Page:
Chanting “Stop Spectra,” nearly 100 residents marched around a busy rotary in West Roxbury Sunday to protest the expansion of a high-pressure natural gas pipeline into the neighborhood by Spectra Energy Corp. of Houston.
Protesters walked on a snow-clogged sidewalk for nearly an hour, carrying signs reading “Stop the West Roxbury lateral pipeline.” One resident beat a drum, as residents shouted “Spectra No!” between beats.
Some drivers honked horns in support as they drove through the rotary at West Roxbury Parkway. Others slowed down to take informational fliers prepared by residents opposed to the $1 billion project.
“This is one of the city’s busiest rotaries, so it’s a good spot for us,” said Paul Horn, a 30-year-resident of West Roxbury, who helped to organize the noontime rally. “We want to see the project stopped, or at the very least slowed down.”
The rally was staged as Spectra cleared a key permitting hurdle. The Federal Environmental Regulatory Commission released its final statement on the project’s environmental impact on Friday, finding the project’s overall impact could be reduced to “less than significant levels” through mitigation steps.
Spectra is proposing to build a $1 billion expansion of the existing Algonquin Gas Transmission pipeline that runs from New Jersey to Boston. A 5.1 mile spur, capable of carrying 750 pounds of natural gas per square inch, would run beneath parts of Centre, Grove, and Washington streets in West Roxbury, as well as through parts of Dedham and Westwood.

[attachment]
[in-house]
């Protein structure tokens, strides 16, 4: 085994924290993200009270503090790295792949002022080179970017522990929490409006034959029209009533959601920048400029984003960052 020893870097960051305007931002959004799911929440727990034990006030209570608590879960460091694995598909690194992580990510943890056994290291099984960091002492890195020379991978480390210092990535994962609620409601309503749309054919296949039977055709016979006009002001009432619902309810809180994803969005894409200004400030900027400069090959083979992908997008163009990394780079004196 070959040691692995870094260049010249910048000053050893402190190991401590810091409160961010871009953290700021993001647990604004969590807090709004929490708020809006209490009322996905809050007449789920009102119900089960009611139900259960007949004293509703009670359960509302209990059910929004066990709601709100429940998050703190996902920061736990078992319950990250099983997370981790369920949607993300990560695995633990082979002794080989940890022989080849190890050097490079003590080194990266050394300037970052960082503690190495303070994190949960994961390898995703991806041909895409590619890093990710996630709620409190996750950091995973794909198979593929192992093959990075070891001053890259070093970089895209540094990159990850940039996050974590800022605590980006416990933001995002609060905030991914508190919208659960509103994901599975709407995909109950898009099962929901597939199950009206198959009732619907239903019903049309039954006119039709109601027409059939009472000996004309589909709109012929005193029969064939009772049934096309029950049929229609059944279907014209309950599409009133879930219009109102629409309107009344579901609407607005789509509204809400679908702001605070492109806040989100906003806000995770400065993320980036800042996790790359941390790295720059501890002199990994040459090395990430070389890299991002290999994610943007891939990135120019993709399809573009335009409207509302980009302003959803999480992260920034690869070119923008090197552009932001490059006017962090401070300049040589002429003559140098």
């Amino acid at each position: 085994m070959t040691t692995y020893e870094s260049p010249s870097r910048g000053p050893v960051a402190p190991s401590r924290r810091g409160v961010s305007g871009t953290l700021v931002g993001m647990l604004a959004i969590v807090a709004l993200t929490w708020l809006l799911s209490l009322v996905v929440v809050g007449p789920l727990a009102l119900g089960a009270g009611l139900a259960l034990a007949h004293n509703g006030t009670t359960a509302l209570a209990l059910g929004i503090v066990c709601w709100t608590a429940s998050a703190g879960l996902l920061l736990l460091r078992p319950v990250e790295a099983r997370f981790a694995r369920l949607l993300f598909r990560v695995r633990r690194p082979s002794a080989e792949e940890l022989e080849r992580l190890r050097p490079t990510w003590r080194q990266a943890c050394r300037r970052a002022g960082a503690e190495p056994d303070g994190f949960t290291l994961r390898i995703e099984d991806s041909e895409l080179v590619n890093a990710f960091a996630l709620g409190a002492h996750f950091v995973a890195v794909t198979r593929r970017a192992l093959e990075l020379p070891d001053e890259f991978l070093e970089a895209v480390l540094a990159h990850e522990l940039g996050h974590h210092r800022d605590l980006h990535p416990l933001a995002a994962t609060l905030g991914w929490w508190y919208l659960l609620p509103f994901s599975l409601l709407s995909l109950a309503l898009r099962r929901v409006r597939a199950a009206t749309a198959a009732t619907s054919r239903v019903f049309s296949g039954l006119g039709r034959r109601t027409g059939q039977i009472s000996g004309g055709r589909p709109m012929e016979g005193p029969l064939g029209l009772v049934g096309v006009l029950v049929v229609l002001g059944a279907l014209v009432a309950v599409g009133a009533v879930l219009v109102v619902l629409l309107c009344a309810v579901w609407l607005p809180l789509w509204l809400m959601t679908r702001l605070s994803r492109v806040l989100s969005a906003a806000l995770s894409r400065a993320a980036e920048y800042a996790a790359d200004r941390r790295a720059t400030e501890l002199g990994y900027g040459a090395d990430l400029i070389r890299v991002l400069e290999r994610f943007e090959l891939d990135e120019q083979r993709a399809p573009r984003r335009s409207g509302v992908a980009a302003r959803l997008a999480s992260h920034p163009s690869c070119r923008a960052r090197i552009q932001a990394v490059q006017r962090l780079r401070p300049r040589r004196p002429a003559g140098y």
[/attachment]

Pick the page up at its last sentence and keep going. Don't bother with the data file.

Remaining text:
A metering and regulation station would also be built on undeveloped land outside the entrance to a quarry on Grove Street in West Roxbury.
Spectra has said the pipeline expansion is necessary to increase the supply of natural gas to its customers, including NStar and National Grid.
Marylee Hanley, director of Stakeholder Outreach for Spectra, wrote in an e-mail to the Globe that the company is “committed to responsible development, reliable operations and respectful, ongoing engagement with the communities we serve as this project proceeds.”
Still, grass-roots opponents vow to keep fighting. They said they plan to meet this week, and plan more public demonstrations.
“We’re going to work to get the city of Boston and others to respond vigorously to public safety problems this pipeline would create,” said Judy Kolligian, a resident of Jamaica Plain who is involved with the Boston Climate Action Network, an advocacy group.
Opponents already have won the backing of Mayor Martin J. Walsh, who in an October letter to FERC called the pipeline’s current route “troubling” and called for the route to be altered to “ensure the reasonable protections sought by the residents of West Roxbury.”
Some residents worry constant blasting at the quarry could one day damage the steel pipeline, which would be buried five feet beneath the ground. “Just the fact that this is so close to the quarry worries me,” said Mary Eng, a Jamaica Plain resident. “It would be very dangerous if there were an explosion.”
Shannon Jones, who bought a home on Kenneth Street in West Roxbury in July, is worried by the high pressure of the line.
“The normal pressure of a pipeline is 60-100’’ pounds per square inch,” she said. “This one would be 750 psi. That’s what makes it so dangerous.”